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5 Romance Books the ‘Call Me By Your Name’ Author Highly Recommends

André Aciman, the author responsible for writing one of the best literary romances in history, is sharing his book recommendations for readers who are true romantics at heart.

 

The Call Me By Your Name author took to The Guardian recently where he reflected on the Jean de la Bruyère’s idea that, “We love only once in our lives: the first time.” In celebration of the fierce, involuntary, and complexity of a first love, here are Aciman’s top 5 book recommendations about first love.

 

1. Olivia by Dorothy Strachey

 

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Aciman’s synopsis:

 

It is the tale of the awkward and muffled love between Olivia, a pupil in an all-girls boarding school in France, and her headmistress. The tension of silent, knowing glances and mutual attraction is built ever so delicately, until it explodes one night when the headmistress is heard lingering outside the young pupil’s bedroom. No one knocks or opens the door, and nothing ever happens or is said between them. And yet they are both entirely aware of the indelible feeling of what might have been.

 

 

2. First Love by Ivan Turgenev

 

book cover

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Aciman’s synopsis:

 

[First Love] captures every young person’s exploration of adolescent love. Vladimir is 16, and has a crush on Zinaida, who is 21 and surrounded by a group of young suitors. Again, nothing ever happens between the two, but the final revelation leaves Vladimir feeling distraught. He discovers that none of her suitors was taken seriously, because the one who truly mattered to Zinaida was Vladimir’s father.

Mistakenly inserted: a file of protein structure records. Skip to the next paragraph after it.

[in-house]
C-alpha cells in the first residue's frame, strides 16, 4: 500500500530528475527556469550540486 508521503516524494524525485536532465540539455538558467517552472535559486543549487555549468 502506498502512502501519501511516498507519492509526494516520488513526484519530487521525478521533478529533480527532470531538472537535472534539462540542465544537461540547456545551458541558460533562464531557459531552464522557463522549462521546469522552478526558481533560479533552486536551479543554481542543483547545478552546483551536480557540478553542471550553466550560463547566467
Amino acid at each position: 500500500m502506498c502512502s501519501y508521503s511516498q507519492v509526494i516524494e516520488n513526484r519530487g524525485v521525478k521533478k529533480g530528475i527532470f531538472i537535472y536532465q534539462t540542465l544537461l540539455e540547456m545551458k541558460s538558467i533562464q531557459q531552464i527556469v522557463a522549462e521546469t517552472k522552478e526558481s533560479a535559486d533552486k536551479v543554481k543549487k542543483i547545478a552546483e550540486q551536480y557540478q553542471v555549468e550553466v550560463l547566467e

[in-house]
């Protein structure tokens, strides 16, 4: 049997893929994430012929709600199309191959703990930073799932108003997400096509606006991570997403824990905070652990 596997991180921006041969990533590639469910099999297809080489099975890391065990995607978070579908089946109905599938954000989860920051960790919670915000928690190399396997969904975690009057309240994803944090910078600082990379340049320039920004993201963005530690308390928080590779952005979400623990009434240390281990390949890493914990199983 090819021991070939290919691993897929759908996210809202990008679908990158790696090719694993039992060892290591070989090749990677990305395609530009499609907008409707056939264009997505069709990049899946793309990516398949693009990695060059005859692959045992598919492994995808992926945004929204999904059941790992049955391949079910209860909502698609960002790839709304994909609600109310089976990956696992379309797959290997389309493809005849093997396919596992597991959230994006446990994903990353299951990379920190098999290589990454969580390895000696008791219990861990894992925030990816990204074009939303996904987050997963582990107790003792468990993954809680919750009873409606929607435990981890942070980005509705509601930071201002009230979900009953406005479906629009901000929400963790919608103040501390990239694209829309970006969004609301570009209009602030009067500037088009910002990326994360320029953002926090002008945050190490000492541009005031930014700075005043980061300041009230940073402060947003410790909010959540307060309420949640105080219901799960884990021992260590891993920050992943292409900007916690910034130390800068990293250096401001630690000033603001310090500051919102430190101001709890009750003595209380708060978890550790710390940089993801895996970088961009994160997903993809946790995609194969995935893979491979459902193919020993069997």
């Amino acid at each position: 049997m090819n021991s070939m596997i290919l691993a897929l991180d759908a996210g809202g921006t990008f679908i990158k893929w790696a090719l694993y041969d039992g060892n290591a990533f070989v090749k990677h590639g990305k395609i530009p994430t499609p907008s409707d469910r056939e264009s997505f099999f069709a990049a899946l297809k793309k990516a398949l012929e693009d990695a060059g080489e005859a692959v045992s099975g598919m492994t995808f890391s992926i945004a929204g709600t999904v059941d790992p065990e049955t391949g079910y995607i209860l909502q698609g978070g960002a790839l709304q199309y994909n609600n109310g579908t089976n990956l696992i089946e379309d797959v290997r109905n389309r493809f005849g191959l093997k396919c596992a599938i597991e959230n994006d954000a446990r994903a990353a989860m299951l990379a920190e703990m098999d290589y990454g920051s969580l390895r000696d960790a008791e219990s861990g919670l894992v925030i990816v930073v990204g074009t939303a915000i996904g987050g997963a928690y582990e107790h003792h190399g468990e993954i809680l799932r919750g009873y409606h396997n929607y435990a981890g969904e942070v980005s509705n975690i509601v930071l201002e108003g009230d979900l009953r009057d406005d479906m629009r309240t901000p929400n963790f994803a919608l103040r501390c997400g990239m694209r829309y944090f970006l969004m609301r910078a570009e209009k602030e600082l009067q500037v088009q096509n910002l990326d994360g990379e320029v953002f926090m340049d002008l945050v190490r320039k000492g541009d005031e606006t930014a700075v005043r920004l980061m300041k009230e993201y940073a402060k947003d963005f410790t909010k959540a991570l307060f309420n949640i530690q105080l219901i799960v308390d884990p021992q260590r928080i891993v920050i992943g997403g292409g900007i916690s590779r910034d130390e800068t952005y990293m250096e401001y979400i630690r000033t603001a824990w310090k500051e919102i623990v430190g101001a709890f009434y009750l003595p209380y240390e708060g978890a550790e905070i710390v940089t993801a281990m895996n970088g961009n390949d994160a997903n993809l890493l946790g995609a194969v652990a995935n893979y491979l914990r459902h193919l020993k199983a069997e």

3. The Princesse de Clèves by Madame de Lafayette

 

book cover

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Aciman’s synopsis:

 

This is the story of Mademoiselle de Chartres who is 16 and destined to marry the Prince de Clèves. He is madly in love, she is not. He is fully aware of this, she is too young to know. But as soon as she spots the Duke de Nemours she is as taken by him as he is by her. There are so many obstacles thrown between them that they hardly ever speak. Besides, they are always in public, seldom alone, and yet they are constantly reading each other’s moves and motives, always intercepting signals that shout their love – which is never consummated.

 

 

4. Wuthering Heights by Emily Brontë

 

book cover

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Aciman’s synopsis:

 

Emily Brontë’s novel tells of the obsessive, destructive love between Heathcliff, a foundling, and Catherine Earnshaw, the daughter of the man who brings him home one day. Whatever blossoms between them starts when they are children growing up together in the same household. “He’s more myself than I am,” says Catherine. There was never a more direct way of describing chaste, adolescent love.

 

 

5. Romeo and Juliet by William Shakespeare 

 

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Aciman’s synopsis:

 

In all these stories we relive the first love we glimpsed but had to let go. Always slightly unreal yet, as a memory of desperate yearning, it exerts a pull that never loses its intensity.

 

 

 

Feature Image shows “Abbey Garden Scene With Fountain” by Regina Ferrite. Image Via Fine Art America.